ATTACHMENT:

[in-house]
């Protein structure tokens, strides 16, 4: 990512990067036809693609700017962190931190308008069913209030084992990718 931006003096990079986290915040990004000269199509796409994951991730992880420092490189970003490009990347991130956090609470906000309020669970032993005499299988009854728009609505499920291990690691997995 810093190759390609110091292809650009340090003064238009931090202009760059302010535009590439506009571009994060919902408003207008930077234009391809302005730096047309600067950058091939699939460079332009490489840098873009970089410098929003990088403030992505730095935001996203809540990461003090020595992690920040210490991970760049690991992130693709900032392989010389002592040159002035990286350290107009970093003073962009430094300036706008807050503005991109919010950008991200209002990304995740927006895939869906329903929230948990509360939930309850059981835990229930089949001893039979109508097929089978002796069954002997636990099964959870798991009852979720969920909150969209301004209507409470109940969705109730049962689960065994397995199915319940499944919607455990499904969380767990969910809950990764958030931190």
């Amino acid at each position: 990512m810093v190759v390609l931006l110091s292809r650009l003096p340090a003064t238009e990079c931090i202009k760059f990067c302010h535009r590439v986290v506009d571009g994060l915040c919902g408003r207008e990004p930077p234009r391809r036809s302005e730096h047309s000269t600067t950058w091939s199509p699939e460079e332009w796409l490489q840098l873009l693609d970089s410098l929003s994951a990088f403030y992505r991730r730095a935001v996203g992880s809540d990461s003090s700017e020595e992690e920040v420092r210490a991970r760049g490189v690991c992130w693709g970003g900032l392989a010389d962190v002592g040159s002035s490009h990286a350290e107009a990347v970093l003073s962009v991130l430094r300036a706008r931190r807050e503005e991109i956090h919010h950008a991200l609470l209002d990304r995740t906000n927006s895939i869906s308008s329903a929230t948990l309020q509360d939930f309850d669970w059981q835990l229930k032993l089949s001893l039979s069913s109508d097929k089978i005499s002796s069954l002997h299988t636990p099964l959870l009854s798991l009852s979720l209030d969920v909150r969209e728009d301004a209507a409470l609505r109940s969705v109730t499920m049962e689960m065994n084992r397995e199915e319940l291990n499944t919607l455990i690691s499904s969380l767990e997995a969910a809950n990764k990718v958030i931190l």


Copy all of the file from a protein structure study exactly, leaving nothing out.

[in-house]
């Protein structure tokens, strides 16, 4: 990512990067036809693609700017962190931190308008069913209030084992990718 931006003096990079986290915040990004000269199509796409994951991730992880420092490189970003490009990347991130956090609470906000309020669970032993005499299988009854728009609505499920291990690691997995 810093190759390609110091292809650009340090003064238009931090202009760059302010535009590439506009571009994060919902408003207008930077234009391809302005730096047309600067950058091939699939460079332009490489840098873009970089410098929003990088403030992505730095935001996203809540990461003090020595992690920040210490991970760049690991992130693709900032392989010389002592040159002035990286350290107009970093003073962009430094300036706008807050503005991109919010950008991200209002990304995740927006895939869906329903929230948990509360939930309850059981835990229930089949001893039979109508097929089978002796069954002997636990099964959870798991009852979720969920909150969209301004209507409470109940969705109730049962689960065994397995199915319940499944919607455990499904969380767990969910809950990764958030931190």
């Amino acid at each position: 990512m810093v190759v390609l931006l110091s292809r650009l003096p340090a003064t238009e990079c931090i202009k760059f990067c302010h535009r590439v986290v506009d571009g994060l915040c919902g408003r207008e990004p930077p234009r391809r036809s302005e730096h047309s000269t600067t950058w091939s199509p699939e460079e332009w796409l490489q840098l873009l693609d970089s410098l929003s994951a990088f403030y992505r991730r730095a935001v996203g992880s809540d990461s003090s700017e020595e992690e920040v420092r210490a991970r760049g490189v690991c992130w693709g970003g900032l392989a010389d962190v002592g040159s002035s490009h990286a350290e107009a990347v970093l003073s962009v991130l430094r300036a706008r931190r807050e503005e991109i956090h919010h950008a991200l609470l209002d990304r995740t906000n927006s895939i869906s308008s329903a929230t948990l309020q509360d939930f309850d669970w059981q835990l229930k032993l089949s001893l039979s069913s109508d097929k089978i005499s002796s069954l002997h299988t636990p099964l959870l009854s798991l009852s979720l209030d969920v909150r969209e728009d301004a209507a409470l609505r109940s969705v109730t499920m049962e689960m065994n084992r397995e199915e319940l291990n499944t919607l455990i690691s499904s969380l767990e997995a969910a809950n990764k990718v958030i931190l």